WASHINGTON, D.C. — Monday 09:00
Gregory Ballentine sat quietly against the wall, away from the table, during the DEA's Monday morning operations meeting. As head of the OPR, the Office of Professional Responsibility—the DEA's label for internal affairs—he attended these meetings to monitor, not contribute. When he had something to say, he said it in private to the Director.
The meeting opened with a statistical summary of the previous week: property forfeiture income, cash recovered, drugs seized, arrests made, and indictments and convictions. Greg considered the summary useless, a time filler.
He perked up at the next order of business, euphemistically called exceptional operations. Here they covered in detail any operation that resulted in a death or any bust in which no drugs were found. This part of the weekly review began after the DEA had been embarrassed by a number of raids in which they had targeted and shot innocent citizens, killing some.
“We had two routine exceptional operations in the last twenty-four hours,” the Executive Director, commonly called the Exec, began.
Greg wondered how any operation could be both routine and exceptional.
“The first was in Houston and resulted in the deaths of two suspects. We seized five kilos of cocaine and three hundred thousand dollars in cash. As you can see from the report, it's a clean bust. We have no exposure.” The exec hurriedly read the report, the others dutifully following.
“The second exceptional operation was in Oregon. Two suspects were killed when they fired on the assault team, hitting the clothing of one of them. We seized half a kilo of cocaine.”
“That's all?” the Director said.
“Yes, apparently a large shipment got by them before the raid,” the exec replied.
The Director grimaced.
The exec started reading the report. An impatient man and a fast reader, Greg raced through it. He didn't like what he saw. Something knocked quietly at the back door of his mind.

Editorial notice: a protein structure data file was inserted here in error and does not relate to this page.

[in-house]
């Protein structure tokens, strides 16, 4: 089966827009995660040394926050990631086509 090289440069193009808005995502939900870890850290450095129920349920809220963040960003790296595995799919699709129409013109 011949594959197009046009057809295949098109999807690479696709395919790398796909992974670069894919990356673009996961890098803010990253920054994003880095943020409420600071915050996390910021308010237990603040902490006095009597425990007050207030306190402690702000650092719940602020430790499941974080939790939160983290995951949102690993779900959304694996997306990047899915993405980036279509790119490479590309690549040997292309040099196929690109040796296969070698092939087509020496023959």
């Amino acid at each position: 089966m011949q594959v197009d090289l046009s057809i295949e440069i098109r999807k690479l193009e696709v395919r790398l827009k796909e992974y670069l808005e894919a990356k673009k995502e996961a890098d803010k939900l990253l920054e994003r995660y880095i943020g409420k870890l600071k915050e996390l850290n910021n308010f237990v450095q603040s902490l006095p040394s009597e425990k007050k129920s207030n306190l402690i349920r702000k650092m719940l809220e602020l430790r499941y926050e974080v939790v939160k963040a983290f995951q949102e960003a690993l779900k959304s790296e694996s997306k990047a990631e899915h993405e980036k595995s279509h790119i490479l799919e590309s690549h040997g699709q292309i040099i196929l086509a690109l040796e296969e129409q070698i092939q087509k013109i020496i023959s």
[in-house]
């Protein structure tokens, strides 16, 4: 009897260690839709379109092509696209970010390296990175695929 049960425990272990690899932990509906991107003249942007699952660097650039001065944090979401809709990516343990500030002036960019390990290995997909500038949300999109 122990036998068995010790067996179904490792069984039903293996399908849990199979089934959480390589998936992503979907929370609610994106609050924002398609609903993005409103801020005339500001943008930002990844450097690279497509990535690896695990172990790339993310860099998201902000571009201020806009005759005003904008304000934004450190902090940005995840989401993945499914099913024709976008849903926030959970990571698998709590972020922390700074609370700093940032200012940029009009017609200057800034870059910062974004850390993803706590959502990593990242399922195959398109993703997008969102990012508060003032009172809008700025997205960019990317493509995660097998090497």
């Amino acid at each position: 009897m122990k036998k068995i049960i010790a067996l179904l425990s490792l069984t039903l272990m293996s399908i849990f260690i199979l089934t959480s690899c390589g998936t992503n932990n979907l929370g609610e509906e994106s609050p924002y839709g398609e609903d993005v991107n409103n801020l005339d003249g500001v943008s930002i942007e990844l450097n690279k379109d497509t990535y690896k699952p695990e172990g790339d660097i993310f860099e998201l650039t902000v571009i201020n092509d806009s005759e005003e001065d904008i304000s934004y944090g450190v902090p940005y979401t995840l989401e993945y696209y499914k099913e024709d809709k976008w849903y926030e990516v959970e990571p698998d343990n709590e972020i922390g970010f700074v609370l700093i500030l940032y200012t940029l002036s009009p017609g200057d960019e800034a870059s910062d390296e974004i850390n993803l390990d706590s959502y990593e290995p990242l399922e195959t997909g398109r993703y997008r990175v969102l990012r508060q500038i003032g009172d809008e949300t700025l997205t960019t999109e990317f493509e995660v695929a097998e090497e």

“Questions or comments?” the exec finally asked.
“Was this man really eighty-five-years old?” Marshall Pressman, the Chief Legal Counsel said.
“So it says,” the exec said.
“Damn, eighty-five and dealing cocaine. Was he getting laid every night too?” Polite laughter followed, and Greg knew that Marshall now considered himself to have substantially contributed to the meeting.
“This one's a little unusual,” the Director said. “The death of an eighty-five-year-old and his wife won't play well in some quarters even if they did start it. We took a helluva p.r. hit over that eighty-year-old black gal.” [REF0201]
“Yes, but in this case we seized drugs, in that one we didn't find any,” the exec said. “We're covered.”
“True,” the Director said, “but make sure we play down how little ... and play up the fact that they fired on and hit an agent.”
Everyone at the table agreed; Greg remained silent; he needed time and more information. He couldn't yet put it all together.
“Marie,” the Director addressed his secretary, “prepare a letter for my signature to the agent who was hit. Thank him for his continued dedication in a dangerous job, the usual, and tell him we're gratified that the bullet hit only his clothing.”
Then Greg's mind made the connection. His surprise was total. “Impossible!” he said under his breath, to himself, but in the silence after the Director's order, all heard.